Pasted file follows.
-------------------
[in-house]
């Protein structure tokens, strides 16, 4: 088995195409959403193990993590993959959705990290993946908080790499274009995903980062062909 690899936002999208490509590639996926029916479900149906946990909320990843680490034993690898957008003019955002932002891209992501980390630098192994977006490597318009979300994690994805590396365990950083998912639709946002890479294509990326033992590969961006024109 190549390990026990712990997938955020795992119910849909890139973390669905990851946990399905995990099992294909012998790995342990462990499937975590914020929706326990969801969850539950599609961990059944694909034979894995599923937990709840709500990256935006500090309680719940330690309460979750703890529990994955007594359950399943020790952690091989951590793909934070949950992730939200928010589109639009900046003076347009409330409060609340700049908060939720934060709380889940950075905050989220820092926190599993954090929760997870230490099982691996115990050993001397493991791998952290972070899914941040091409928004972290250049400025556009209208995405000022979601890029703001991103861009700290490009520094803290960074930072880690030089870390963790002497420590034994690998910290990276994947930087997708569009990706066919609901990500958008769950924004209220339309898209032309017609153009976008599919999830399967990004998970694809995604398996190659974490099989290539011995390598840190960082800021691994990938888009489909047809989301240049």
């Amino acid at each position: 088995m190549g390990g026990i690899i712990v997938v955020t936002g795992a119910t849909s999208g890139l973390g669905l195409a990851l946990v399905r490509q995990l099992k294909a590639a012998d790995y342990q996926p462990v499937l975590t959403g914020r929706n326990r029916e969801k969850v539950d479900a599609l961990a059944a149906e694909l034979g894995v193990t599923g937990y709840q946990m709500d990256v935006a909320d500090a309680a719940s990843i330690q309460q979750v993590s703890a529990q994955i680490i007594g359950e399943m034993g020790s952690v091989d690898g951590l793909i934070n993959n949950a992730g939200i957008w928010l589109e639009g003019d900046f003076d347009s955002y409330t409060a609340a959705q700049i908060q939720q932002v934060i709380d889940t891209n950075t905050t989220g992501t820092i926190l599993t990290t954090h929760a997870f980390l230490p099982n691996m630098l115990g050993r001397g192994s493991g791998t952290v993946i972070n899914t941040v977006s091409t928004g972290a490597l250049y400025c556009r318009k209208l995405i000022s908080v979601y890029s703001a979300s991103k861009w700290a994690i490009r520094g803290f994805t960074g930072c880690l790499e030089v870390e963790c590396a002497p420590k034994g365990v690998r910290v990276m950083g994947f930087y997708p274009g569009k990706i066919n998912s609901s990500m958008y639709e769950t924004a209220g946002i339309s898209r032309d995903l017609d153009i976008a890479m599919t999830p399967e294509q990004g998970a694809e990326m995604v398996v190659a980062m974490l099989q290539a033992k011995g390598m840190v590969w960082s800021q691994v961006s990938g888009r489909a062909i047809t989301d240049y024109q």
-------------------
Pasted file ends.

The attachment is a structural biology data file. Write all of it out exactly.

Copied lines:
[in-house]
């Protein structure tokens, strides 16, 4: 088995195409959403193990993590993959959705990290993946908080790499274009995903980062062909 690899936002999208490509590639996926029916479900149906946990909320990843680490034993690898957008003019955002932002891209992501980390630098192994977006490597318009979300994690994805590396365990950083998912639709946002890479294509990326033992590969961006024109 190549390990026990712990997938955020795992119910849909890139973390669905990851946990399905995990099992294909012998790995342990462990499937975590914020929706326990969801969850539950599609961990059944694909034979894995599923937990709840709500990256935006500090309680719940330690309460979750703890529990994955007594359950399943020790952690091989951590793909934070949950992730939200928010589109639009900046003076347009409330409060609340700049908060939720934060709380889940950075905050989220820092926190599993954090929760997870230490099982691996115990050993001397493991791998952290972070899914941040091409928004972290250049400025556009209208995405000022979601890029703001991103861009700290490009520094803290960074930072880690030089870390963790002497420590034994690998910290990276994947930087997708569009990706066919609901990500958008769950924004209220339309898209032309017609153009976008599919999830399967990004998970694809995604398996190659974490099989290539011995390598840190960082800021691994990938888009489909047809989301240049």
């Amino acid at each position: 088995m190549g390990g026990i690899i712990v997938v955020t936002g795992a119910t849909s999208g890139l973390g669905l195409a990851l946990v399905r490509q995990l099992k294909a590639a012998d790995y342990q996926p462990v499937l975590t959403g914020r929706n326990r029916e969801k969850v539950d479900a599609l961990a059944a149906e694909l034979g894995v193990t599923g937990y709840q946990m709500d990256v935006a909320d500090a309680a719940s990843i330690q309460q979750v993590s703890a529990q994955i680490i007594g359950e399943m034993g020790s952690v091989d690898g951590l793909i934070n993959n949950a992730g939200i957008w928010l589109e639009g003019d900046f003076d347009s955002y409330t409060a609340a959705q700049i908060q939720q932002v934060i709380d889940t891209n950075t905050t989220g992501t820092i926190l599993t990290t954090h929760a997870f980390l230490p099982n691996m630098l115990g050993r001397g192994s493991g791998t952290v993946i972070n899914t941040v977006s091409t928004g972290a490597l250049y400025c556009r318009k209208l995405i000022s908080v979601y890029s703001a979300s991103k861009w700290a994690i490009r520094g803290f994805t960074g930072c880690l790499e030089v870390e963790c590396a002497p420590k034994g365990v690998r910290v990276m950083g994947f930087y997708p274009g569009k990706i066919n998912s609901s990500m958008y639709e769950t924004a209220g946002i339309s898209r032309d995903l017609d153009i976008a890479m599919t999830p399967e294509q990004g998970a694809e990326m995604v398996v190659a980062m974490l099989q290539a033992k011995g390598m840190v590969w960082s800021q691994v961006s990938g888009r489909a062909i047809t989301d240049y024109q």